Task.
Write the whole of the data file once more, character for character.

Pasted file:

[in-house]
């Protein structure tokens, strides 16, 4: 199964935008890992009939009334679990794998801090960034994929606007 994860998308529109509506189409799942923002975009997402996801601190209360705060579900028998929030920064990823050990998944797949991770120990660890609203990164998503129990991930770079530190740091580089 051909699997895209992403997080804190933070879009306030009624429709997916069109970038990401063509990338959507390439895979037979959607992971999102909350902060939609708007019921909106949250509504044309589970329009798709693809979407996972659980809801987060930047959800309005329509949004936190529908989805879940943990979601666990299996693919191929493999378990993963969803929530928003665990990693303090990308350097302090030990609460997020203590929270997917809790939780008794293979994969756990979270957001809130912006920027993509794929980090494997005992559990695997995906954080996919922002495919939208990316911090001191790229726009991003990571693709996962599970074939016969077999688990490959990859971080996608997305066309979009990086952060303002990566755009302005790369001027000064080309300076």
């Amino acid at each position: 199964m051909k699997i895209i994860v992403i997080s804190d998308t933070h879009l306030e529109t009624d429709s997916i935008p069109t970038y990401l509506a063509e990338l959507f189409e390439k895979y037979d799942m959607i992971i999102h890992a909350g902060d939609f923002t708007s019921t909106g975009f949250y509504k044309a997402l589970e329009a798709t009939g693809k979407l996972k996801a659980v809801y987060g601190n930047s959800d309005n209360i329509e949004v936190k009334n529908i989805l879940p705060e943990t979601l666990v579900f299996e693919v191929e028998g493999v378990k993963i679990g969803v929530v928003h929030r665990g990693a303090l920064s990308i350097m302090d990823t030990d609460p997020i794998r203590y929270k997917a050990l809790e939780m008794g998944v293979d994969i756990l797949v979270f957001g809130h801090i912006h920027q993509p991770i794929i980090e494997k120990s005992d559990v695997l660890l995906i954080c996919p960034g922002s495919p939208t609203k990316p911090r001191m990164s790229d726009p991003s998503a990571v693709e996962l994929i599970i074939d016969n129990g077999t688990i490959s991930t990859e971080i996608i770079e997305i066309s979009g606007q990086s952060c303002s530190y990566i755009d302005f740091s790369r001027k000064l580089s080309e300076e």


[in-house]
């Protein structure tokens, strides 16, 4: 199964935008890992009939009334679990794998801090960034994929606007 994860998308529109509506189409799942923002975009997402996801601190209360705060579900028998929030920064990823050990998944797949991770120990660890609203990164998503129990991930770079530190740091580089 051909699997895209992403997080804190933070879009306030009624429709997916069109970038990401063509990338959507390439895979037979959607992971999102909350902060939609708007019921909106949250509504044309589970329009798709693809979407996972659980809801987060930047959800309005329509949004936190529908989805879940943990979601666990299996693919191929493999378990993963969803929530928003665990990693303090990308350097302090030990609460997020203590929270997917809790939780008794293979994969756990979270957001809130912006920027993509794929980090494997005992559990695997995906954080996919922002495919939208990316911090001191790229726009991003990571693709996962599970074939016969077999688990490959990859971080996608997305066309979009990086952060303002990566755009302005790369001027000064080309300076």
């Amino acid at each position: 199964m051909k699997i895209i994860v992403i997080s804190d998308t933070h879009l306030e529109t009624d429709s997916i935008p069109t970038y990401l509506a063509e990338l959507f189409e390439k895979y037979d799942m959607i992971i999102h890992a909350g902060d939609f923002t708007s019921t909106g975009f949250y509504k044309a997402l589970e329009a798709t009939g693809k979407l996972k996801a659980v809801y987060g601190n930047s959800d309005n209360i329509e949004v936190k009334n529908i989805l879940p705060e943990t979601l666990v579900f299996e693919v191929e028998g493999v378990k993963i679990g969803v929530v928003h929030r665990g990693a303090l920064s990308i350097m302090d990823t030990d609460p997020i794998r203590y929270k997917a050990l809790e939780m008794g998944v293979d994969i756990l797949v979270f957001g809130h801090i912006h920027q993509p991770i794929i980090e494997k120990s005992d559990v695997l660890l995906i954080c996919p960034g922002s495919p939208t609203k990316p911090r001191m990164s790229d726009p991003s998503a990571v693709e996962l994929i599970i074939d016969n129990g077999t688990i490959s991930t990859e971080i996608i770079e997305i066309s979009g606007q990086s952060c303002s530190y990566i755009d302005f740091s790369r001027k000064l580089s080309e300076e």